Our current show, Beyond Time, features paintings by some of the internationally-acclaimed artists whose work is hanging in Houston’s first major museum exhibition of Aboriginal art, Mapa Wiya [Your map’s not needed], now at The Menil Collection. Beyond Time was created in cooperation with Australia’s oldest indigenous art gallery, Coo-ee Gallery, and includes a stunning painting by internationally-acclaimed artist, Clifford Possum Tjapaltjarri.
The Spotlight is on . . .
"LOVE STORY AT NGARLU" by Clifford Possum Tjapaljarri
The first Australian Aboriginal contemporary art “rock star,” Clifford Possum Tjapaltjarri (1933-2002) started his artistic career while working as a stockman on cattle stations in the Central Desert. While at Glen Helen Station, he discovered that selling his finely-crafted carvings of animals paid better than mustering cattle. In the 1950s, he worked on a construction crew for the last government settlement for Aboriginal people at Papunya, and he and his extended family relocated there.
In 1971, he and other senior men agreed to a teacher’s request that they paint a traditional “Honey Ant Dreaming” story, or Tjukurrpa, on the school wall. The mural, rich with symbols representing the Honey Ant Ancestors and sacred sites near Papunya, was an immediate success both with the Aboriginal residents and government workers of the community.
Fast-forward a few years, and Clifford was painting on a regular basis, earning acclaim for his extensive knowledge of important Dreaming stories, and for his paintings with of them, with detailed background patterns, traditional and new iconography, and sophisticated and ground-breaking color combinations.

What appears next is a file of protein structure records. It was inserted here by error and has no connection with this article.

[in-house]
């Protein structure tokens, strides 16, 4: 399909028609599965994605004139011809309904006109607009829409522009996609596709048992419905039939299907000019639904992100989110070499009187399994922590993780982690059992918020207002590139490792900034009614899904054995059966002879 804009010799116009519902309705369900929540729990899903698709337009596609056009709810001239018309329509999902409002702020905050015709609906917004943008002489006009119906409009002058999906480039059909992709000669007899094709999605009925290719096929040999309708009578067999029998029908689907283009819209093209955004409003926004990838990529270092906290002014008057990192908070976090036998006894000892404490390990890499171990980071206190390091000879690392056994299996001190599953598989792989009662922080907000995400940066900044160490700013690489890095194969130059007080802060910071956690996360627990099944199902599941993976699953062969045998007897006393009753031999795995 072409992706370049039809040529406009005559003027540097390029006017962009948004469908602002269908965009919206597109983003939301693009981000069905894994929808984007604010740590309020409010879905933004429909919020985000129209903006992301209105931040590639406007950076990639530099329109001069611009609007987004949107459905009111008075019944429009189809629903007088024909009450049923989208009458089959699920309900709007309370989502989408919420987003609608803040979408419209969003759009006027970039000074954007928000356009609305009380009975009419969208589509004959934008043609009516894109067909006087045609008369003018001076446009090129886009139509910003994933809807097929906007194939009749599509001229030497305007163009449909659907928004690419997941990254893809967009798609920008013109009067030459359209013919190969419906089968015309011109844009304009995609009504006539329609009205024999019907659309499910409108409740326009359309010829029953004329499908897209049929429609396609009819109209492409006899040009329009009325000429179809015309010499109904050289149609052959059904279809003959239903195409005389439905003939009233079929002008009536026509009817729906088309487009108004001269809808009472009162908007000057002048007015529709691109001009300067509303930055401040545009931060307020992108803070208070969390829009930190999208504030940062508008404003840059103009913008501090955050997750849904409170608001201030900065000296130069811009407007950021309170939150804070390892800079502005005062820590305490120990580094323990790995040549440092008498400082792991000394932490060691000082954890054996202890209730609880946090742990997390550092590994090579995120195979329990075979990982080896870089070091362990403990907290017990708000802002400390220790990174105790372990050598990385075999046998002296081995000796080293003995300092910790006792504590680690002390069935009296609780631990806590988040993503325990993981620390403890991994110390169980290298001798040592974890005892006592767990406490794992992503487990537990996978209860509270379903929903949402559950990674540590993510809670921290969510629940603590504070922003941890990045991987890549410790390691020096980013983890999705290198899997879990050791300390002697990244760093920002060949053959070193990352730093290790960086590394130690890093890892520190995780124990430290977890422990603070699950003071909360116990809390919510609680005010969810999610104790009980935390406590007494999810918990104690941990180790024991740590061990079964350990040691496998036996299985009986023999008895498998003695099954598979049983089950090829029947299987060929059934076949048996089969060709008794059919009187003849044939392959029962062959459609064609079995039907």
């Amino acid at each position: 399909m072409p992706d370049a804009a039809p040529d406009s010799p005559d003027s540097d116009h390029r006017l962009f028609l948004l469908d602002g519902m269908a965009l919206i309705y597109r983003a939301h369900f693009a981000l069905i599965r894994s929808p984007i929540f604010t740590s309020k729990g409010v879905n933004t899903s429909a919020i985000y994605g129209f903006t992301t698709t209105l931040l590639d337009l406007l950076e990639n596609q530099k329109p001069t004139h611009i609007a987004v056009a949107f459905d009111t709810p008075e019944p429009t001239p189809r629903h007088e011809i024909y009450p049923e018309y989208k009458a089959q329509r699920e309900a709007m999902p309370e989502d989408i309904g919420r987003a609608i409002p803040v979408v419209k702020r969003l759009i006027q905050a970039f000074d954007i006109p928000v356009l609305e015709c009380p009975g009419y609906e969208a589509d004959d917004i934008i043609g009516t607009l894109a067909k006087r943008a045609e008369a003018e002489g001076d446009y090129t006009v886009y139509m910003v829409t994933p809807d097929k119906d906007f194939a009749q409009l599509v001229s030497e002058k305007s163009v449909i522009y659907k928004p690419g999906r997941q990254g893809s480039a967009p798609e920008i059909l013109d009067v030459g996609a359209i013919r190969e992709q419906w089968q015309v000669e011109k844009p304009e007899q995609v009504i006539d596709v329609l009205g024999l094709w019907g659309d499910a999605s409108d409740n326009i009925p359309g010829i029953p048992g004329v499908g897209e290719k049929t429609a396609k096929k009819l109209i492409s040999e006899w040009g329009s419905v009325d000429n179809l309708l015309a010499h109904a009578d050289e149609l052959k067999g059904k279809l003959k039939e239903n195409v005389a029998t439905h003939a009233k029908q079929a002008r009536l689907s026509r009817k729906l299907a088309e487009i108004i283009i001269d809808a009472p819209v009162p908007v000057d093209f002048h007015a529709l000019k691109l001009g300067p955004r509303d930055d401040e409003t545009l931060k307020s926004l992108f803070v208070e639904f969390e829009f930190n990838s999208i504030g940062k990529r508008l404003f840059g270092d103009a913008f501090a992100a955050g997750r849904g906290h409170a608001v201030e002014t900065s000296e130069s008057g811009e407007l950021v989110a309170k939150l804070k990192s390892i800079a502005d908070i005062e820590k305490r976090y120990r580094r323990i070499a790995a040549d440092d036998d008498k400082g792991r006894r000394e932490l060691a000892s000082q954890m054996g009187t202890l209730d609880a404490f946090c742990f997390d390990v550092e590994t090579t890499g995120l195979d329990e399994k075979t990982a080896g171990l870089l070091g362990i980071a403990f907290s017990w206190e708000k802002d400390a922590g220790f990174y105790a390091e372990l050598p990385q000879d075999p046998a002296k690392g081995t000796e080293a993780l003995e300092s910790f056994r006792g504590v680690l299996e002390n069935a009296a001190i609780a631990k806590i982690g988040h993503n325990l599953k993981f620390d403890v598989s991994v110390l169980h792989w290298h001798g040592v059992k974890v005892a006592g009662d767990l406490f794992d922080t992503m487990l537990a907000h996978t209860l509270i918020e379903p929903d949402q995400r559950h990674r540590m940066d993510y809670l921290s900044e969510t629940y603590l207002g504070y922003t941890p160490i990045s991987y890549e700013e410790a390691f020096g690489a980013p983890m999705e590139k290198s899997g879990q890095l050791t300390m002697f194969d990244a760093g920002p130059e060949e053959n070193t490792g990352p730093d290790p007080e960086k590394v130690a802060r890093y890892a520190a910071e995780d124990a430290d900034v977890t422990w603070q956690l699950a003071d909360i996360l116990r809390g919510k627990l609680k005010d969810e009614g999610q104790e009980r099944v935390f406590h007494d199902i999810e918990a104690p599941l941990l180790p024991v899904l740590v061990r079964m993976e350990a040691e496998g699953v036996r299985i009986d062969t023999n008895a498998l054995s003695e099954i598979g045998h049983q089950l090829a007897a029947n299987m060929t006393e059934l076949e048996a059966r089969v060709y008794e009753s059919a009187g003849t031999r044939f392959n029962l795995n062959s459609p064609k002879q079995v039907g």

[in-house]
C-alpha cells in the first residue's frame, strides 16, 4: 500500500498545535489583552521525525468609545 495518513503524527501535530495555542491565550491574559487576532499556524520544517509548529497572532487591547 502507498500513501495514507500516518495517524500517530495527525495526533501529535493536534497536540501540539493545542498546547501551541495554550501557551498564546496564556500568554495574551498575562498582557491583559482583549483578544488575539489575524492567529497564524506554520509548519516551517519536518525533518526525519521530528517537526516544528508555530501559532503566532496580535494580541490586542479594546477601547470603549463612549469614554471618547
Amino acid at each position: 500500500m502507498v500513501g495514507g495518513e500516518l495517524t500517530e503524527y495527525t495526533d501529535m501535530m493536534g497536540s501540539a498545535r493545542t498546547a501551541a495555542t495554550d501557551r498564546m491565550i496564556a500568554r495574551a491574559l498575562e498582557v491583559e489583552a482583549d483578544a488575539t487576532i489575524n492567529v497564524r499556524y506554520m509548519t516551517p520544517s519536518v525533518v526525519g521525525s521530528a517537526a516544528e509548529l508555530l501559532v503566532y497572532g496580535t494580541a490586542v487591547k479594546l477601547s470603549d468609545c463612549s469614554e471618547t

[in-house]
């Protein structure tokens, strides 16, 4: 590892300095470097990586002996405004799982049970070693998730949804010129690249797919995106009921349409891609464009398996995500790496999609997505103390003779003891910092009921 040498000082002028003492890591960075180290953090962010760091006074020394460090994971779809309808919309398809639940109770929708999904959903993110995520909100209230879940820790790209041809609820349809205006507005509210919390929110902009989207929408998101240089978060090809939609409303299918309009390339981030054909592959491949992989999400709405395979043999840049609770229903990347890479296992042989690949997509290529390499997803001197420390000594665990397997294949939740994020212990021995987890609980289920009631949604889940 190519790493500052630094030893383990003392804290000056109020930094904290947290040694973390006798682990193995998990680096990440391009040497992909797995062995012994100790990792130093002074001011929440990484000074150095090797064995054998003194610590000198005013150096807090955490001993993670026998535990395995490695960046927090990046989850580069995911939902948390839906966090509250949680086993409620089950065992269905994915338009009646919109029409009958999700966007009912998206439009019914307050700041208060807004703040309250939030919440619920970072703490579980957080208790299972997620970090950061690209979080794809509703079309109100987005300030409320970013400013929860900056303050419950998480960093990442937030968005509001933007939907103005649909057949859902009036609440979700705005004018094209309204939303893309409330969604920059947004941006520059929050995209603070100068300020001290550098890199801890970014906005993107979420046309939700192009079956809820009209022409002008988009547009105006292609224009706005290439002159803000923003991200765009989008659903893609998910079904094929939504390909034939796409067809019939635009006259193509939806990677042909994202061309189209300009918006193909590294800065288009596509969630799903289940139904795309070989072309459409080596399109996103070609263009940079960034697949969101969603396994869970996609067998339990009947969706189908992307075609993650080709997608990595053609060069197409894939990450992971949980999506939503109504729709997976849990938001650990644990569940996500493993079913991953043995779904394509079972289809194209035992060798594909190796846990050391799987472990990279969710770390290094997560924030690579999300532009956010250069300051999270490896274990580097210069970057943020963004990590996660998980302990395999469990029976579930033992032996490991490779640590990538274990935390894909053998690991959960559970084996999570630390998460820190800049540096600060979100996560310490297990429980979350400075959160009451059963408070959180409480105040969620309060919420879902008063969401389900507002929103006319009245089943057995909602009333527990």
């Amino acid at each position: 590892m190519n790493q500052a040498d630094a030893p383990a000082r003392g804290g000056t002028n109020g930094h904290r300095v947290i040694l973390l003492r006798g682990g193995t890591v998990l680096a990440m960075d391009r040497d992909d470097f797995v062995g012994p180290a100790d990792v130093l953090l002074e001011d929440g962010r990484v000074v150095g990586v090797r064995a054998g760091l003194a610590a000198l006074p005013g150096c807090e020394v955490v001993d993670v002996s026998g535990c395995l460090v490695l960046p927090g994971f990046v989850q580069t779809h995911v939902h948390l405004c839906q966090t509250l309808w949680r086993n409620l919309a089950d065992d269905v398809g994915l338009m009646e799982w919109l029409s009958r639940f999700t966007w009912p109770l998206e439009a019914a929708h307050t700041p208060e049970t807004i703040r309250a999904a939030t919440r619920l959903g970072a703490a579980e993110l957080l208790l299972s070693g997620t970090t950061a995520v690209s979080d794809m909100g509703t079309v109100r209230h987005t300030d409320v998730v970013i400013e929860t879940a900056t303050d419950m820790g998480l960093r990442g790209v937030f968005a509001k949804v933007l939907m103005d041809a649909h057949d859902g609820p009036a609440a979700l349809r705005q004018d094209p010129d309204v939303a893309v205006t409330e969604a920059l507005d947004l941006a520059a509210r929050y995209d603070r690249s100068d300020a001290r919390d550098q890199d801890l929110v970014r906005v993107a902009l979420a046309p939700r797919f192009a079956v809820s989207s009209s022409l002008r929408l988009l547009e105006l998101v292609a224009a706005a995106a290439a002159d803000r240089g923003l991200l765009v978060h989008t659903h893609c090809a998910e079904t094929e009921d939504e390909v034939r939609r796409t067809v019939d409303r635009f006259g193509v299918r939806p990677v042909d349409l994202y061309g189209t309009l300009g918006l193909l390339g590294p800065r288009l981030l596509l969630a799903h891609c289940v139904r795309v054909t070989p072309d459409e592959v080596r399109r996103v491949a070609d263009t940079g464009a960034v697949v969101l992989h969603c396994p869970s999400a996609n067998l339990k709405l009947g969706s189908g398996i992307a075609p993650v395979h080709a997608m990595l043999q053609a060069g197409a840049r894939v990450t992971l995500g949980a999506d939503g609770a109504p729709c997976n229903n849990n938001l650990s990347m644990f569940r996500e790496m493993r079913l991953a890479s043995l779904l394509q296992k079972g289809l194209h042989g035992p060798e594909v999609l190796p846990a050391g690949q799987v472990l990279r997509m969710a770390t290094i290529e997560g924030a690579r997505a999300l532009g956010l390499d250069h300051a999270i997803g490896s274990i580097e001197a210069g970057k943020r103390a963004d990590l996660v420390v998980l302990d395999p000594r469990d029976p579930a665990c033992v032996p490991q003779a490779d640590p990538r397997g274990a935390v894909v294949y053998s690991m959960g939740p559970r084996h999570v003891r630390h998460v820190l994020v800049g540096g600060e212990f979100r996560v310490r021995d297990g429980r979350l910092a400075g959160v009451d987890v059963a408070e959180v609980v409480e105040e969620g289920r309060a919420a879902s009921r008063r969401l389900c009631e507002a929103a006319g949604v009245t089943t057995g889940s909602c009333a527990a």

“Love Story at Ngarlu” is an important Tjukurrpa story of forbidden love, which Clifford inherited from his father. In the Dreaming, a Tjungurrayai man falls in love with a Napangardi woman. The relationship is prohibited by ancient kinship law, but despite the ban, the man seduces the woman with magic love songs, as he spins his long hair into a hairstring. The large U shape in the center of the painting represents the magician, the long rod with a football-shaped element is the spindle, the footprints symbolize the travels of the lovers. The painting is multi-layered and rich with meaning, expressed both in Aboriginal patterns and recognizable icons created in a “Western” style.
In The Menil Collection’s current exhibition, “Mapa Wiya [Your map’s not needed], you will see another version of the Love Story, also painted by Clifford Possum. In it, the artist uses broad, loose strokes of color, combined with icons including the magician’s hair spindle.
Booker-Lowe’s “Love Story at Ngarlu” is a stunning, museum-quality painting, from the celebrated collection of Canadian Peter Los, who was a close friend of the artist. The painting was featured in Vivien Johnson’s 1994 biography, The Art of Clifford Possum Tjapaltjarri, and has hung in major exhibitions in Europe. Please contact Booker-Lowe Gallery for additional information and pricing.
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Well-known critic Robert Hughes called Australian Aboriginal art "the last great art movement of the twentieth century." Thankfully, this art movement continues to flourish in the twenty-first!
Founded in 2002, Booker-Lowe is one of a handful of American art galleries showcasing Australia's internationally-acclaimed indigenous art. The gallery offers its individual clients, interior designers and architects, and corporations and institutions quality original artworks, whether for the bedroom or the board room.
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